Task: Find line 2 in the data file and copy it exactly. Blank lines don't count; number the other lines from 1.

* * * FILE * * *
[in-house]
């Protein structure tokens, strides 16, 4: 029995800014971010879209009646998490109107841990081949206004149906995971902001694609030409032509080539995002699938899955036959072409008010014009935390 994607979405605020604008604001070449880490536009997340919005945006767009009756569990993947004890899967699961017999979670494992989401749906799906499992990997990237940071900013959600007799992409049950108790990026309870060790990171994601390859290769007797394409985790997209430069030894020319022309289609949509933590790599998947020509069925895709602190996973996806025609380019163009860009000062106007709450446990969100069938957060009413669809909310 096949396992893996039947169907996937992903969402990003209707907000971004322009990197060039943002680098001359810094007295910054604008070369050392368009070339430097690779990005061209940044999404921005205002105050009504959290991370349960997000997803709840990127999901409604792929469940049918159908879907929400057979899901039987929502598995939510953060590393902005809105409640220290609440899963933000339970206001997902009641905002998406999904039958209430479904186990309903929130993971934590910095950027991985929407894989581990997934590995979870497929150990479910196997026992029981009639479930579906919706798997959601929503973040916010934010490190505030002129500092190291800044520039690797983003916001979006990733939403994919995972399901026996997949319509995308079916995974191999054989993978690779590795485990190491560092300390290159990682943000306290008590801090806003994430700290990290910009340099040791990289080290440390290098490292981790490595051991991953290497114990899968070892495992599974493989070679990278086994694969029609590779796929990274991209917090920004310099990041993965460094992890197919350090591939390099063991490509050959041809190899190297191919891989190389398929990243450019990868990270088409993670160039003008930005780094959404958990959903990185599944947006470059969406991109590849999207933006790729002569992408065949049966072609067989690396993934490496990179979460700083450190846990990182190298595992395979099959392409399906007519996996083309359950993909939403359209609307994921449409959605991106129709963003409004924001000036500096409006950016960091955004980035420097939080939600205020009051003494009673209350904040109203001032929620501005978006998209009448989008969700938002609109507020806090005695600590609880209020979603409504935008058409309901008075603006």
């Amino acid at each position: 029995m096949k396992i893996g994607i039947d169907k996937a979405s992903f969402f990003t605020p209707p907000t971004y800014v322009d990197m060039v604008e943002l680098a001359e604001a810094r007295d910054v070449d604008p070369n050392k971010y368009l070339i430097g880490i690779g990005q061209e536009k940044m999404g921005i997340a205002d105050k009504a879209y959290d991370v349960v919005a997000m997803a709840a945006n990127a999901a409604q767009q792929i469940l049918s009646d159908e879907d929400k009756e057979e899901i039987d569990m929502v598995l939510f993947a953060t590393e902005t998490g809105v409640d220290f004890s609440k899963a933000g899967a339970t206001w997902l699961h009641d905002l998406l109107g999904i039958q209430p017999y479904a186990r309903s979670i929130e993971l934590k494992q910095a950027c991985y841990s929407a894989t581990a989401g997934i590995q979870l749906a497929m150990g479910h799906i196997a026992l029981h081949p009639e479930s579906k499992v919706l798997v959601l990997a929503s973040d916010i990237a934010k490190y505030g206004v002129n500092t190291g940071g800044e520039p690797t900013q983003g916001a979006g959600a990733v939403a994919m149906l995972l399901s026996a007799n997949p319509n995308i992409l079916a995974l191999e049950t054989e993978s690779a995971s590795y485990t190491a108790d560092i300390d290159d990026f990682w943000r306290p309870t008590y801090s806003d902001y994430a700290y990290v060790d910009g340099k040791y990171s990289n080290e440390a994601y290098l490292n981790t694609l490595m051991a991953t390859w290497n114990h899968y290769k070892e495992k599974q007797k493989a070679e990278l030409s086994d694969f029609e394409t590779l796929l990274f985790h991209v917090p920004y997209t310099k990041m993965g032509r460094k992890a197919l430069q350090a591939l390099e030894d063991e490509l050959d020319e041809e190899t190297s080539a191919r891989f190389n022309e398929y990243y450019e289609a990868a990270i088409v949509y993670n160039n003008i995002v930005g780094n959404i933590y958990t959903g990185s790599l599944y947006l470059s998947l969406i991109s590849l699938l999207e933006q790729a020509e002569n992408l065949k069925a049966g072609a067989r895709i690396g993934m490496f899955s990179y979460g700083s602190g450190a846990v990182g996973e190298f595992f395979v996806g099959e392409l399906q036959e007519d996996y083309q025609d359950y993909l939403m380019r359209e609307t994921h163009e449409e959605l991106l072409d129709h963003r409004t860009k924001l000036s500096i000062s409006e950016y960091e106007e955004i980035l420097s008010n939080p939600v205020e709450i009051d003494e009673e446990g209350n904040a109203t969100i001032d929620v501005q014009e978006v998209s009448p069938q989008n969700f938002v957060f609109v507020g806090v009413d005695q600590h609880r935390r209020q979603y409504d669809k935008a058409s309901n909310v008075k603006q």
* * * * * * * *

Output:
């Protein structure tokens, strides 16, 4: 029995800014971010879209009646998490109107841990081949206004149906995971902001694609030409032509080539995002699938899955036959072409008010014009935390 994607979405605020604008604001070449880490536009997340919005945006767009009756569990993947004890899967699961017999979670494992989401749906799906499992990997990237940071900013959600007799992409049950108790990026309870060790990171994601390859290769007797394409985790997209430069030894020319022309289609949509933590790599998947020509069925895709602190996973996806025609380019163009860009000062106007709450446990969100069938957060009413669809909310 096949396992893996039947169907996937992903969402990003209707907000971004322009990197060039943002680098001359810094007295910054604008070369050392368009070339430097690779990005061209940044999404921005205002105050009504959290991370349960997000997803709840990127999901409604792929469940049918159908879907929400057979899901039987929502598995939510953060590393902005809105409640220290609440899963933000339970206001997902009641905002998406999904039958209430479904186990309903929130993971934590910095950027991985929407894989581990997934590995979870497929150990479910196997026992029981009639479930579906919706798997959601929503973040916010934010490190505030002129500092190291800044520039690797983003916001979006990733939403994919995972399901026996997949319509995308079916995974191999054989993978690779590795485990190491560092300390290159990682943000306290008590801090806003994430700290990290910009340099040791990289080290440390290098490292981790490595051991991953290497114990899968070892495992599974493989070679990278086994694969029609590779796929990274991209917090920004310099990041993965460094992890197919350090591939390099063991490509050959041809190899190297191919891989190389398929990243450019990868990270088409993670160039003008930005780094959404958990959903990185599944947006470059969406991109590849999207933006790729002569992408065949049966072609067989690396993934490496990179979460700083450190846990990182190298595992395979099959392409399906007519996996083309359950993909939403359209609307994921449409959605991106129709963003409004924001000036500096409006950016960091955004980035420097939080939600205020009051003494009673209350904040109203001032929620501005978006998209009448989008969700938002609109507020806090005695600590609880209020979603409504935008058409309901008075603006």